Dementia and challenging behaviour sometimes go hand in hand on a daily basis if you work in a dementia care home. This could be mentally or physically from the person such as pushing you away or verbally shouting at you. Working in health and social care can be challenging at times and in this article, we will provide you with some tips for dealing with challenging behaviour in dementia clients.
We emphasise that proactive practices can help move away from reactive crisis management. The aim of this article is to outline behaviours that can be proactively identified, with strategies developed to enhance the lives of those living with Dementia.
There are many forms of challenging behaviour, but as Leanne Cunliffe from Care for Me Training points out; not all of these behaviours are aggressive.
Here are some examples of aggressive behaviours that challenge:
Examples of behaviours that challenge which are non-aggressive forms are:
As dementia develops, it can cause behaviour changes that can be confusing, irritating or difficult for others to deal with, leaving carers, partners and family members feeling stressed, irritable or helpless. By learning to understand the meaning behind the actions, it can be easier to stay calm and deal effectively with the challenges that arise.
Depending on the progression of dementia, then the levels of challenging behaviour will vary and the individual’s background may also explain their frustration. Imagine being in their position if they cannot verbally communicate or you do not understand them, how else would you communicate with someone?
Peter Gathercole from Endeavour Care Training adds:
Often we look at behaviour as a challenge rather than look at the cause of the distress, establishing why someone is distressed will help us formulate the correct response in reducing the distress the person may have. Like any good detective, you are gathering the facts, assessing the information, evaluating the evidence and planning your response. You can ask some key questions to ascertain the cause of the behaviour.
Suggested questions you could ask as the detective are.
Nicola Le Prevost, Clinical Lecturer Pilgrims Hospice Kent adds:
“Does the person have other conditions which are not stable, or are they developing an illness such as urinary tract infection or chest infection, for instance, which can produce changes in behaviour or exacerbate confusion? Management involves recognition and measures to manage the problem in addition to the behaviour. Care staff can be unaware or forget to look at early signs of illness affecting behaviour before the person is showing more physical signs of the problem.”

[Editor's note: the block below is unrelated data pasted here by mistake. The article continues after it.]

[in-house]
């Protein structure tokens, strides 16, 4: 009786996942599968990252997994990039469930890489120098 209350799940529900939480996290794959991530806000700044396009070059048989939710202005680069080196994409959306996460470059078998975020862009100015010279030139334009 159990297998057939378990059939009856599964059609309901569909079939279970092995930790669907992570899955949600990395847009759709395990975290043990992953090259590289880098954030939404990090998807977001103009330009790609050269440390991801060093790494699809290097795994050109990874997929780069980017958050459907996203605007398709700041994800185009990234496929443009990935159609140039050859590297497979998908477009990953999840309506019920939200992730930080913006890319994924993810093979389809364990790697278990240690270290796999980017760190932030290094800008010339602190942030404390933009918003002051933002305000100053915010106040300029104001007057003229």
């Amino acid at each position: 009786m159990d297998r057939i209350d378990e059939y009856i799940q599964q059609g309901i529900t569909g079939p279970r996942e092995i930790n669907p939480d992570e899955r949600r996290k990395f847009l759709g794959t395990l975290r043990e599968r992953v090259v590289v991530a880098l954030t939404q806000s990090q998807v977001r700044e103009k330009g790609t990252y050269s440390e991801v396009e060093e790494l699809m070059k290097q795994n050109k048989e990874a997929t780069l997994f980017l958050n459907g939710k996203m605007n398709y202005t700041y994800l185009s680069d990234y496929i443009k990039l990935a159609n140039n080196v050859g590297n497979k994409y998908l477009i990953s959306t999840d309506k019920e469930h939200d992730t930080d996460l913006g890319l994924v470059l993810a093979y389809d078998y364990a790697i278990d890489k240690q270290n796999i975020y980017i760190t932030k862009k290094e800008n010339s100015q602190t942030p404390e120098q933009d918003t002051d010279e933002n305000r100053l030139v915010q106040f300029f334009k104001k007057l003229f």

Jane Chatterjee, lecturer in palliative care at St Gemma’s hospice adds further:
It is important to consider the potential of physical illness and pain particularly in an older population likely living with co-morbid conditions. Behavioural pain assessment tools such as the Abbey pain tool detect the wider concept of distress and it is important to rule out other causes of distress before assuming the pain is the cause unless there are obvious physical signs.
One distress is detected using such a tool then ABC charts can help determine the potential cause of the distress which may be physical pain/discomfort, psychosocial or emotional or a combination of these. Sometimes it is difficult to identify distress if it is more subtle and that is where behavioural assessment tools are useful as well as information from those who know them well.
Any intervention should aim to help avoid people with dementia feeling undervalued, vulnerable, their rights infringed, loss of dignity, a sense of shame or hopelessness. It should also reduce the likelihood of living in an environment that is poor, chaotic, hostile with little opportunities for positive interaction or positive routines.
Ensuring workers have the confidence, skills and knowledge to deal with challenging behaviour in dementia clients is essential. The Skills Platform provides a wide range of dementia training and challenging behaviour training courses to ensure their safety and help resolve challenging situations.
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